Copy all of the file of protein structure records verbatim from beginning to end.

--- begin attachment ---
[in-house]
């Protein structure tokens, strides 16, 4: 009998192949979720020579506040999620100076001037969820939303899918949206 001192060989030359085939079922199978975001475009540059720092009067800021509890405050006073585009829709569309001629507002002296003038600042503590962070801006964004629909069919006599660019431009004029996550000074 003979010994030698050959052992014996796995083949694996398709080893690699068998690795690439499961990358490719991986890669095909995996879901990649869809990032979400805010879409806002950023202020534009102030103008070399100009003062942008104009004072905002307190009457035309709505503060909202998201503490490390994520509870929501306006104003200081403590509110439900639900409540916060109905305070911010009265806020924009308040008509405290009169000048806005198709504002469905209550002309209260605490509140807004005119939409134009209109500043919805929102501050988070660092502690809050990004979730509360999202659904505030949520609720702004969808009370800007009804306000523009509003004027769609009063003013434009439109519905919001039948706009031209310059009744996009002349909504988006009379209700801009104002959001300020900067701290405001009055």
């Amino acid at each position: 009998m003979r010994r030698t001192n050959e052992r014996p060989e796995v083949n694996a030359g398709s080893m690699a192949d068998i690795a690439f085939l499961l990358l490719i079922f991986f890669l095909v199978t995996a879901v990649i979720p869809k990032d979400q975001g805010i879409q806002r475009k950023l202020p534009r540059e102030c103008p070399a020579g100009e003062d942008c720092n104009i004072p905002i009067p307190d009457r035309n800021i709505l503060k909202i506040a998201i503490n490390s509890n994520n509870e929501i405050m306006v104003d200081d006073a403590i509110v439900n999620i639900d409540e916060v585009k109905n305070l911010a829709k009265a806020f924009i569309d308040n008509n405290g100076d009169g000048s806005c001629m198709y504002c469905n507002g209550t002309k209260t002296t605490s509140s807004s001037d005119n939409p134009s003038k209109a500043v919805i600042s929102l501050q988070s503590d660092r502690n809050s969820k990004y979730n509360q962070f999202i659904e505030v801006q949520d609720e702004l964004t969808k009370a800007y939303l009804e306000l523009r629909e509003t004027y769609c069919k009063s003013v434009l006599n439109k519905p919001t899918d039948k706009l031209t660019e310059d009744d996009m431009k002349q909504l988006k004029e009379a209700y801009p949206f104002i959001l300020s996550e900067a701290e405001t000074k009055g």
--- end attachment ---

[in-house]
């Protein structure tokens, strides 16, 4: 009998192949979720020579506040999620100076001037969820939303899918949206 001192060989030359085939079922199978975001475009540059720092009067800021509890405050006073585009829709569309001629507002002296003038600042503590962070801006964004629909069919006599660019431009004029996550000074 003979010994030698050959052992014996796995083949694996398709080893690699068998690795690439499961990358490719991986890669095909995996879901990649869809990032979400805010879409806002950023202020534009102030103008070399100009003062942008104009004072905002307190009457035309709505503060909202998201503490490390994520509870929501306006104003200081403590509110439900639900409540916060109905305070911010009265806020924009308040008509405290009169000048806005198709504002469905209550002309209260605490509140807004005119939409134009209109500043919805929102501050988070660092502690809050990004979730509360999202659904505030949520609720702004969808009370800007009804306000523009509003004027769609009063003013434009439109519905919001039948706009031209310059009744996009002349909504988006009379209700801009104002959001300020900067701290405001009055």
């Amino acid at each position: 009998m003979r010994r030698t001192n050959e052992r014996p060989e796995v083949n694996a030359g398709s080893m690699a192949d068998i690795a690439f085939l499961l990358l490719i079922f991986f890669l095909v199978t995996a879901v990649i979720p869809k990032d979400q975001g805010i879409q806002r475009k950023l202020p534009r540059e102030c103008p070399a020579g100009e003062d942008c720092n104009i004072p905002i009067p307190d009457r035309n800021i709505l503060k909202i506040a998201i503490n490390s509890n994520n509870e929501i405050m306006v104003d200081d006073a403590i509110v439900n999620i639900d409540e916060v585009k109905n305070l911010a829709k009265a806020f924009i569309d308040n008509n405290g100076d009169g000048s806005c001629m198709y504002c469905n507002g209550t002309k209260t002296t605490s509140s807004s001037d005119n939409p134009s003038k209109a500043v919805i600042s929102l501050q988070s503590d660092r502690n809050s969820k990004y979730n509360q962070f999202i659904e505030v801006q949520d609720e702004l964004t969808k009370a800007y939303l009804e306000l523009r629909e509003t004027y769609c069919k009063s003013v434009l006599n439109k519905p919001t899918d039948k706009l031209t660019e310059d009744d996009m431009k002349q909504l988006k004029e009379a209700y801009p949206f104002i959001l300020s996550e900067a701290e405001t000074k009055g």